13 13. Describe how the British followed the policy of salutary neglect and explain its consequences. 14. Describe THREE negative effects of the slave trade on the continent of Africa. 15. Give two examples of how Africans maintained their cultural heritage as slaves in North America. 16. What group had the most political and economic control in the Cheseapaeke colonies? 17. What were some of the important goods of the economy of New England? Pg What was Britain s underlying reason for creating Georgia colony in 1732?

14 Chapter 4 Reading Guide Part One: Identification Terms When completing each term (from now until the end of the year) please do it in the following format: Who, What, Where, When, Why, How. Again, ALWAYS HANDWRITTEN. Typed documents WILL NOT BE ACCEPTED. Pueblos WHO: WHAT: WHERE: WHEN: WHY: HOW: 1. Yeoman Farmer 2. Quakers 3. The Enlightenment 4. Deist 5. Jonathan Edwards 6. George Whitefield 7. Old Lights 8. Sinners in the Hands of an Angry God 9. Pontiac s Rebellion 10. Proclamation of Paxton Boys 12. Regulator Movement 13. Treaty of Paris 1763 Part Two: Chapter Questions Each of the following guided reading questions should be answered in a complete, detailed, well-reasoned paragraph. Students should make every attempt to include specific examples in each response. 1. In what ways were the lives of women and men in New England colonies different? List three examples 2. Who were the new migrants to the Middle Colonies? Why did they leave Europe? What were their goals in British North America? 3. Name the colonies that made up the Middle Colonies. Come up with an acronym to remember them. 4. How were the Middle colonies different from the New England colonies in terms of religion?

15 5. How was deism a mix of Enlightenment and religious ideas? 6. What was the Great Awakening? 7. Explain three ways that the Enlightenment and the Great Awakening prompted Americans to challenge traditional sources of authority? 8. Describe three causes of unrest in the American backcountry in the mid-eighteenth century.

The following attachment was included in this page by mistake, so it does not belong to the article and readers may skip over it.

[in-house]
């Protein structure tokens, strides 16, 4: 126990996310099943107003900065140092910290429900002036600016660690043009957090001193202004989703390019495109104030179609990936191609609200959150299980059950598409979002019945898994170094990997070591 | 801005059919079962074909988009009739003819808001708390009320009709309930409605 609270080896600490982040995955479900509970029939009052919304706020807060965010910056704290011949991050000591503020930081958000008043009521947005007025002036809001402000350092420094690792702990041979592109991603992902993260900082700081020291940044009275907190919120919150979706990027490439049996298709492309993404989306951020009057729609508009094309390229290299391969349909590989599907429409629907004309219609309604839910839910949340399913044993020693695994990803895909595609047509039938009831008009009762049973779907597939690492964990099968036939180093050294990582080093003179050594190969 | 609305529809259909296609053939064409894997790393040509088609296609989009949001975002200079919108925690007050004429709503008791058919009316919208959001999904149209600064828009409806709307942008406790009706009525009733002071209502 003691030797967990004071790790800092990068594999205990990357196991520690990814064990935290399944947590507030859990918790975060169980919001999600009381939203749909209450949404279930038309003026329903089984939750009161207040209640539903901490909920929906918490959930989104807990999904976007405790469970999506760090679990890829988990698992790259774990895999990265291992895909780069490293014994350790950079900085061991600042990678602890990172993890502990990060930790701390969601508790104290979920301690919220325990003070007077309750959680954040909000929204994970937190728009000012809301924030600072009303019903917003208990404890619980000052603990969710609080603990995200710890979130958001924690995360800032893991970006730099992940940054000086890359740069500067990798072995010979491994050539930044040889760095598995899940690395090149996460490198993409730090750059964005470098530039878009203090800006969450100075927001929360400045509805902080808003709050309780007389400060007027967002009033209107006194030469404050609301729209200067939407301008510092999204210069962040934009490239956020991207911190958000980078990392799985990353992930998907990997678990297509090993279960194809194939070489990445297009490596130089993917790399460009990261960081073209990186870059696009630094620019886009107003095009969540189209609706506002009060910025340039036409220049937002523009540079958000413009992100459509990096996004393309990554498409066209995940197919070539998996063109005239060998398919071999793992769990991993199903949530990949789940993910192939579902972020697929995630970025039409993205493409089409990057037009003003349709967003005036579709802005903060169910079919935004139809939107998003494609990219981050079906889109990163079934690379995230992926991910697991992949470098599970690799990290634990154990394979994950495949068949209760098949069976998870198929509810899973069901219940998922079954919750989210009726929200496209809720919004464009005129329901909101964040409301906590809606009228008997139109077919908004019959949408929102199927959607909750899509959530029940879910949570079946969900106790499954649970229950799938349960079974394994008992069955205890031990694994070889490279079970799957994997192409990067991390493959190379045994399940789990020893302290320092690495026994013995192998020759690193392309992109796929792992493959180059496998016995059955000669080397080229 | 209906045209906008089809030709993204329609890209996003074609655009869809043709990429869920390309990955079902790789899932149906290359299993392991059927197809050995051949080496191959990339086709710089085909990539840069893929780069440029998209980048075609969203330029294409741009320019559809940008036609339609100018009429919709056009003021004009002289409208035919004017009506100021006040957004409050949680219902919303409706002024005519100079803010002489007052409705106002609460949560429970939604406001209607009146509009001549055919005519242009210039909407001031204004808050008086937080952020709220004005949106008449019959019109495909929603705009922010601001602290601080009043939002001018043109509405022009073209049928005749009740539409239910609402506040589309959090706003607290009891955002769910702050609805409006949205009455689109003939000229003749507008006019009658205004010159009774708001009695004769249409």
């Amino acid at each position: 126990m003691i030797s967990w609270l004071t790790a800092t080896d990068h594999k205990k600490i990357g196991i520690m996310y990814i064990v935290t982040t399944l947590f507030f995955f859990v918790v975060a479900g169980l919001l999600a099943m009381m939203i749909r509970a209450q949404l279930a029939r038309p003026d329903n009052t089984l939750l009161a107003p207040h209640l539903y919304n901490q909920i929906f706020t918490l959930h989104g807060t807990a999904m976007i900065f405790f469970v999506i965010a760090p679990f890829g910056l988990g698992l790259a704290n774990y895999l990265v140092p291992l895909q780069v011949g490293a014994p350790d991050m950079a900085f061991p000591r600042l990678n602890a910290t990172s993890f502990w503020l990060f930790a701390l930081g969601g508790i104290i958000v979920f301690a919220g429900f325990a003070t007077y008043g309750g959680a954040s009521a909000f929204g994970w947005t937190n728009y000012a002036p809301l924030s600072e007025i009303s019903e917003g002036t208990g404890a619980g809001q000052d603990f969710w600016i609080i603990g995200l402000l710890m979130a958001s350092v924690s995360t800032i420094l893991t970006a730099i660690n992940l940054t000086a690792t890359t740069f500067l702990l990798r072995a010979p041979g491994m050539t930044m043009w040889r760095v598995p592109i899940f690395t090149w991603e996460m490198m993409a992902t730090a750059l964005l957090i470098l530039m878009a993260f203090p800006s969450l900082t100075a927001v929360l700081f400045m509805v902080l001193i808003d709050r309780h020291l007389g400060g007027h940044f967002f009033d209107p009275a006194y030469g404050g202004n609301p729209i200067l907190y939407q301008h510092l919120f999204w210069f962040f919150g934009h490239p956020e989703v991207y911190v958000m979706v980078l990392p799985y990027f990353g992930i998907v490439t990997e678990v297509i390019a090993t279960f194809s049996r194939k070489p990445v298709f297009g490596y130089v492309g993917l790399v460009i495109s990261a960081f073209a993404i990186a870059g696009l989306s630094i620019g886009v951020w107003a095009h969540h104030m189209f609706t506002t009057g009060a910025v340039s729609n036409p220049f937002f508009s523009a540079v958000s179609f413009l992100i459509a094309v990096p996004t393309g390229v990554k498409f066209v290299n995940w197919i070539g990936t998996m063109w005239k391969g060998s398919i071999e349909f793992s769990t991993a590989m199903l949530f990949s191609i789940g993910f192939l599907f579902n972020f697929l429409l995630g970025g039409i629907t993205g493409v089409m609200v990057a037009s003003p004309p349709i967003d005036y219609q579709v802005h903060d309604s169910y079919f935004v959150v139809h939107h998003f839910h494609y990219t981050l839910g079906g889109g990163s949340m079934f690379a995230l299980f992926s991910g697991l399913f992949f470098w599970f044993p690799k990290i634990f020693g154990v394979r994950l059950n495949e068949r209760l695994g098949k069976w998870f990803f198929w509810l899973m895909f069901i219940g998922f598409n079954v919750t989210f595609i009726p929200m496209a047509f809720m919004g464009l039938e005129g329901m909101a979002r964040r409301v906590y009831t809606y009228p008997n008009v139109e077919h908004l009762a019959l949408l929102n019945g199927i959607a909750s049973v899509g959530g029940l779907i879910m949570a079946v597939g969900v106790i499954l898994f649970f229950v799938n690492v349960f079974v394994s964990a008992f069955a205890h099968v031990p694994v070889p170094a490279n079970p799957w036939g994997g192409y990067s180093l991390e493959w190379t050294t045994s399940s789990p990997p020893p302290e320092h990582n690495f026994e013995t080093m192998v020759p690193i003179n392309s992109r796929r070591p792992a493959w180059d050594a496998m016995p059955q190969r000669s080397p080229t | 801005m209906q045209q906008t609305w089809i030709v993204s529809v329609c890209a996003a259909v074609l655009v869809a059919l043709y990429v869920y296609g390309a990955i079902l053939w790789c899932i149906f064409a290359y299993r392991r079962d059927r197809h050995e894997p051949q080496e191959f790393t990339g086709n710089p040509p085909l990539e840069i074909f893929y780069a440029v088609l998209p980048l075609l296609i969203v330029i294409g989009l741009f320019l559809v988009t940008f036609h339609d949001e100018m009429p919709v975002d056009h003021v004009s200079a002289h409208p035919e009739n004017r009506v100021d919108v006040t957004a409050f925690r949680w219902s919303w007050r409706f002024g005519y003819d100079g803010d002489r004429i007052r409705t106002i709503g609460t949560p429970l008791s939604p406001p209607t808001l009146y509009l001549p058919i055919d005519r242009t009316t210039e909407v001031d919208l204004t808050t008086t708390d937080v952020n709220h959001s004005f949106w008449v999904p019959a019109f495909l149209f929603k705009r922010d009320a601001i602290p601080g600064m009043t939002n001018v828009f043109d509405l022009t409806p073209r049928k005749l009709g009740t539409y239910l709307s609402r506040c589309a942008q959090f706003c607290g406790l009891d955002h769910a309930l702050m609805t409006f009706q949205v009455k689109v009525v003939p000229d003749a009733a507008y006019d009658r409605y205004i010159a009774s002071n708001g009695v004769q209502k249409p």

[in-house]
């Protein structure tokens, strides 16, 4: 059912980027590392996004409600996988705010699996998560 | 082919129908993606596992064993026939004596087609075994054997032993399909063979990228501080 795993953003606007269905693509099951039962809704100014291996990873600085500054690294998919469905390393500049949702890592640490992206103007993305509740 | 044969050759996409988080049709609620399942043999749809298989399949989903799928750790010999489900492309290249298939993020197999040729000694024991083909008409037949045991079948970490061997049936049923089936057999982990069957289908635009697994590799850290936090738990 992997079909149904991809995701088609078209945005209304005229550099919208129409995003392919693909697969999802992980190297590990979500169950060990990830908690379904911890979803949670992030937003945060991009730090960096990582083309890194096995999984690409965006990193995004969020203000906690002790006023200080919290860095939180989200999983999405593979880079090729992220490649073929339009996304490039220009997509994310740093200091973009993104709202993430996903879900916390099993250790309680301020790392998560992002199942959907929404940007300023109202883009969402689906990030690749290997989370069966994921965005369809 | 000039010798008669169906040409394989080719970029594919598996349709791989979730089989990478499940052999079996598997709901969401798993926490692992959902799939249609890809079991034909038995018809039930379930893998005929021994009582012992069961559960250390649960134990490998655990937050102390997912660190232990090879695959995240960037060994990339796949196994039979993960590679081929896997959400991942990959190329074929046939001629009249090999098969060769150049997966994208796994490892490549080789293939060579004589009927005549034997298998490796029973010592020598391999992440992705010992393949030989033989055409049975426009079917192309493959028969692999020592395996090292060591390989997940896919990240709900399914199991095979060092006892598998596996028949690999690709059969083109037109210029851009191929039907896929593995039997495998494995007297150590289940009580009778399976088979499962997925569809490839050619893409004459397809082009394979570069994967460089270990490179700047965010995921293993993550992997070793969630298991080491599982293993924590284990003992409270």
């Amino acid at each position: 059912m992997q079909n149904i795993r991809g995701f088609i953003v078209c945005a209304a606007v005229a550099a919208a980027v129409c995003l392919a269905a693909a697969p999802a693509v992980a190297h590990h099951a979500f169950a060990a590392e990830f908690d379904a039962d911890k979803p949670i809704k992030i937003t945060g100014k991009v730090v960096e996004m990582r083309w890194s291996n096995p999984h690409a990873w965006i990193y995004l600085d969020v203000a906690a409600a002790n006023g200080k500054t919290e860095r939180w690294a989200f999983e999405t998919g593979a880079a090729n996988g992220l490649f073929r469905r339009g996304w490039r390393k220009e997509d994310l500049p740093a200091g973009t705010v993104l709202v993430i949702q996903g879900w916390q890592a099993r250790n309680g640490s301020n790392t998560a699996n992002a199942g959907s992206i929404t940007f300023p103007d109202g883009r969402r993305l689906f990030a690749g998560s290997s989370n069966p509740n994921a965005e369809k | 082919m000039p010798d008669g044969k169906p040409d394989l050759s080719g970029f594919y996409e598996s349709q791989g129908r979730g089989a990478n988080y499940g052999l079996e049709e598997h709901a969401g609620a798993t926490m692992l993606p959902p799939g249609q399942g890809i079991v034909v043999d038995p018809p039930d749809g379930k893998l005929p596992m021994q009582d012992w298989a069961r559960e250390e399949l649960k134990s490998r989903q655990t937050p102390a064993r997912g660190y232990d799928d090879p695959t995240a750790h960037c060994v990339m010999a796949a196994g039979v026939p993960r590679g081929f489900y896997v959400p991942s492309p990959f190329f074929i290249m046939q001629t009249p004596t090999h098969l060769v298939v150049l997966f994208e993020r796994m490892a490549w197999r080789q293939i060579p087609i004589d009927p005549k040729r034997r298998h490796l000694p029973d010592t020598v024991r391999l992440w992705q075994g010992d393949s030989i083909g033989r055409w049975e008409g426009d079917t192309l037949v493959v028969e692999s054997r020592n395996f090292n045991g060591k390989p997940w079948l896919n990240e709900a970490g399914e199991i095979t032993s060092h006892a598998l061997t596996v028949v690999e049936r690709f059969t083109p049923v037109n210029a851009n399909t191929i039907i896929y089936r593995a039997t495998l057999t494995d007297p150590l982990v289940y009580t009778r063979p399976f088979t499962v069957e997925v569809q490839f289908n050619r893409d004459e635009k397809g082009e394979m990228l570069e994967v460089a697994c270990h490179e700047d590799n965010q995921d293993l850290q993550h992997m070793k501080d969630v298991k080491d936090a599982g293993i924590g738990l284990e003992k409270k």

16 Extended Analysis of Documents In order to achieve a high score on the DBQ, you must use all or all but one of the documents in your writing. Also, you must identify historical context, intended audience, purpose, and/or point of view [HIPP] for each of the documents you use in your essay. 1. Historical Context Analysis of Historical Context involves connecting a document to specific historical events, to specific circumstances of time and place, and/or to broader regional, national, or global processes. Identifying the Historical Context places the document within broader trends which are contemporary to the source. It might also connect the document across time to earlier and later eras, or across space to events happening in different places. To place a document within an historical context, identify the particular trend or process in which the document fits. Write a sentence which describes the context, explain how the document participates in that historical trend or process. Include the phrase the historical context of this document is. 2. Intended Audience Authors aim what they write to particular groups of people. Observing the intended audience of a source involves identifying a person or group the author expects to inform or influence in creating the source. It is very important in constructing your argument about the intended audience that you go beyond what is noted in the source line of the document. Credit for extended analysis of a document will not be granted for mere repetition of an audience identified in the source line. If you know the intended audience of the author, write sentences which describe the audience. In describing the author s intended audience include the phrases, the author s intended audience was and is shown by. 3. Purpose Author s Purpose can be thought of as the goal sought by the author. It involves identifying the author s endgame, what they hope to accomplish, and why they are writing the document. Common purposes include attempts to inform, to entertain, to persuade, to influence, to teach, to record, requirements of the author s job or profession, to describe, self-aggrandizement, and/or to regulate (as in laws or rules). If you pick up on a purpose of the author in producing the document write sentences which describe the purpose conveyed. In describing the author s purpose in creating a source include the phrases the author s purpose in writing was to and is shown by. 4. Point of View (POV) The best way to earn the POV point is to go beyond the basic identity of the source author and the source itself, as described in the document source line. In order to write a successful POV statement, you should try to establish a better understanding of the identity of the author; you can do this by asking yourself questions about the author and the source. What is the author s profession? What is the author s gender or social class? What religion does the author follow? Does the author have an identifiable ethnicity, nationality, or other allegiance to a particular group? Once you ve asked these questions, go further and explain how one of these factors may have influenced the content of the source. Your complete POV statement should both identify an influence that may have shaped the author or source and explain how that particular influence specifically affected the content of the document. If you pick up on a purpose of the author in producing the document write sentences which describe the purpose conveyed. In describing author s purpose in creating a source include the phrases the author s point of view in writing was to and is shown by.